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These two measures of time will only be the same if all of the assumptions which go into the conventional radiocarbon dating technique are valid.Comparison of ancient, historically dated artifacts (from Egypt, for example) with their radiocarbon dates has revealed that radiocarbon years and calendar years are not the same even for the last 5,000 calendar years.MYTH #2 Radiocarbon dating has established the date of some organic materials (e.g., some peat deposits) to be well in excess of 50,000 years, thus rendering a recent creation (6 to 10 thousand years ago) impossible.Some organic materials do give radiocarbon ages in excess of 50,000 "radiocarbon years." However, it is important to distinguish between "radiocarbon years" and calendar years.Some may have mistaken this to mean that the sample had been dated to 20,000 radiocarbon years.The second characteristic of the measurement of radiocarbon is that it is easy to contaminate a sample which contains very little radiocarbon with enough radiocarbon from the research environment to give it an apparent radiocarbon age which is much less than its actual radiocarbon age.For this reason special precautions need to be exercised when sampling materials which contain only small amounts of radiocarbon.Reports of young radiocarbon ages for coal probably all stem from a misunderstanding of one or both of these two factors.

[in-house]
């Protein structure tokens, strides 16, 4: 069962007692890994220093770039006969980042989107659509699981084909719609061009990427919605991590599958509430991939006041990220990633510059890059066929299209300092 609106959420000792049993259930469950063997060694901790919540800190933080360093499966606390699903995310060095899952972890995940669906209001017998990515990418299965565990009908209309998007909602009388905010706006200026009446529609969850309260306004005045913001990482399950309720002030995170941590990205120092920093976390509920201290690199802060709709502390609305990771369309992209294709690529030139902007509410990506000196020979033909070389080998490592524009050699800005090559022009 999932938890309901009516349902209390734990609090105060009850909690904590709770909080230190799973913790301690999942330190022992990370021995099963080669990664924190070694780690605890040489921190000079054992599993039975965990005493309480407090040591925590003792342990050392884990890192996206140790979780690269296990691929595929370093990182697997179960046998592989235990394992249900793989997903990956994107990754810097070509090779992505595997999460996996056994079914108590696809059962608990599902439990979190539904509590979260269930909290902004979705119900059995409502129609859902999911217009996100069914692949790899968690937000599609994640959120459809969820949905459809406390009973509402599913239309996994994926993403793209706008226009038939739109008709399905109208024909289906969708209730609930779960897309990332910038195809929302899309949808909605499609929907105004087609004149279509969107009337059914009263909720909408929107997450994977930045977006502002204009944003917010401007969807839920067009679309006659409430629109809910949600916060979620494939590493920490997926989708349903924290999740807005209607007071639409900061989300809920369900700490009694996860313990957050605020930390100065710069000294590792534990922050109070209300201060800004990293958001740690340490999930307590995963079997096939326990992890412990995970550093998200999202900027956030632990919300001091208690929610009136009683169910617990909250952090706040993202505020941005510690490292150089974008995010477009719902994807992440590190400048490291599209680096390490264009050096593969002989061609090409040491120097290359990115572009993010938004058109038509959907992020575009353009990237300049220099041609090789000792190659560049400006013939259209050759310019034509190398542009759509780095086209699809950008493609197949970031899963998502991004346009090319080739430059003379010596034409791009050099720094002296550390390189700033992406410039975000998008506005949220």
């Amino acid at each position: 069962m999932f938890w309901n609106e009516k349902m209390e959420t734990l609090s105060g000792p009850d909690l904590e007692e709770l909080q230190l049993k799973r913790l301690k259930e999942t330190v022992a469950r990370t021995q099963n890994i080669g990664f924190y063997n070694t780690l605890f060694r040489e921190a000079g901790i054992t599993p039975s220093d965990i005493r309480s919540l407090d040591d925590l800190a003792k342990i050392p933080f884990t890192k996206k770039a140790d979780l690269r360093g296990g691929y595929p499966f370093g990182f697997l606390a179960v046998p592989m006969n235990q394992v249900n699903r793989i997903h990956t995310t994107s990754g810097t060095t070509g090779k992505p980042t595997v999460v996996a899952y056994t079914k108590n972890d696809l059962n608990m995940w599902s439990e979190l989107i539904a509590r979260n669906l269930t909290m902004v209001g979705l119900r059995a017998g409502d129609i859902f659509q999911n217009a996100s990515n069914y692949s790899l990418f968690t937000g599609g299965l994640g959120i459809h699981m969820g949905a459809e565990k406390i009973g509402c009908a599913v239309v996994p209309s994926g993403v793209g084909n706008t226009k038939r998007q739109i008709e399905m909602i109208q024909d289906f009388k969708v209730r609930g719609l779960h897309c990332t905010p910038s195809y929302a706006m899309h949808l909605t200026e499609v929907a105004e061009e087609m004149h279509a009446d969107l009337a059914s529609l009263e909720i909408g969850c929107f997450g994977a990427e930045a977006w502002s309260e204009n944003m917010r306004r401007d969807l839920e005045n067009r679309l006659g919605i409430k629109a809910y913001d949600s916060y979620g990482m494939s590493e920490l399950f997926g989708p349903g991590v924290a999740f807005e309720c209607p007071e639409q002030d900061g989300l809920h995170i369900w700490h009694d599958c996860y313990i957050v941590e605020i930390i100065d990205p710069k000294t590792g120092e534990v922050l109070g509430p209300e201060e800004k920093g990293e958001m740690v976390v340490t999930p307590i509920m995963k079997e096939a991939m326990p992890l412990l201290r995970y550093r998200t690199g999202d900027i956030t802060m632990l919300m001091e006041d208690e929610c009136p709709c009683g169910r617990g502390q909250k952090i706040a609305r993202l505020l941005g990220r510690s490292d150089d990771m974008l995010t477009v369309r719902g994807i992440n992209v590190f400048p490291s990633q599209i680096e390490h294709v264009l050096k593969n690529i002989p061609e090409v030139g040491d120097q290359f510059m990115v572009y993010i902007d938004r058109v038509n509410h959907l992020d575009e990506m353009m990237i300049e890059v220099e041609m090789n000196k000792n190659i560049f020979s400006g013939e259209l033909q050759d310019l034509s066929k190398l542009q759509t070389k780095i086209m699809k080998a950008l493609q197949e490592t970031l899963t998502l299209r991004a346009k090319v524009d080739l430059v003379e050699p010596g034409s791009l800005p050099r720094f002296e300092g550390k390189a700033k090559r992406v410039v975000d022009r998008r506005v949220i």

It is not too difficult to supply contaminating radiocarbon since it is present in relatively high concentrations in the air and in the tissues of all living things including any individuals handling the sample.
In the following article, some of the most common misunderstandings regarding radiocarbon dating are addressed, and corrective, up-to-date scientific creationist thought is provided where appropriate. Radiocarbon is used to date the age of rocks, which enables scientists to date the age of the earth.
Radiocarbon is not used to date the age of rocks or to determine the age of the earth.
It is not difficult to see how such a claim could arise, however.
There are two characteristics of the instrumental measurement of radiocarbon which, if the lay observer is unaware, could easily lead to such an idea.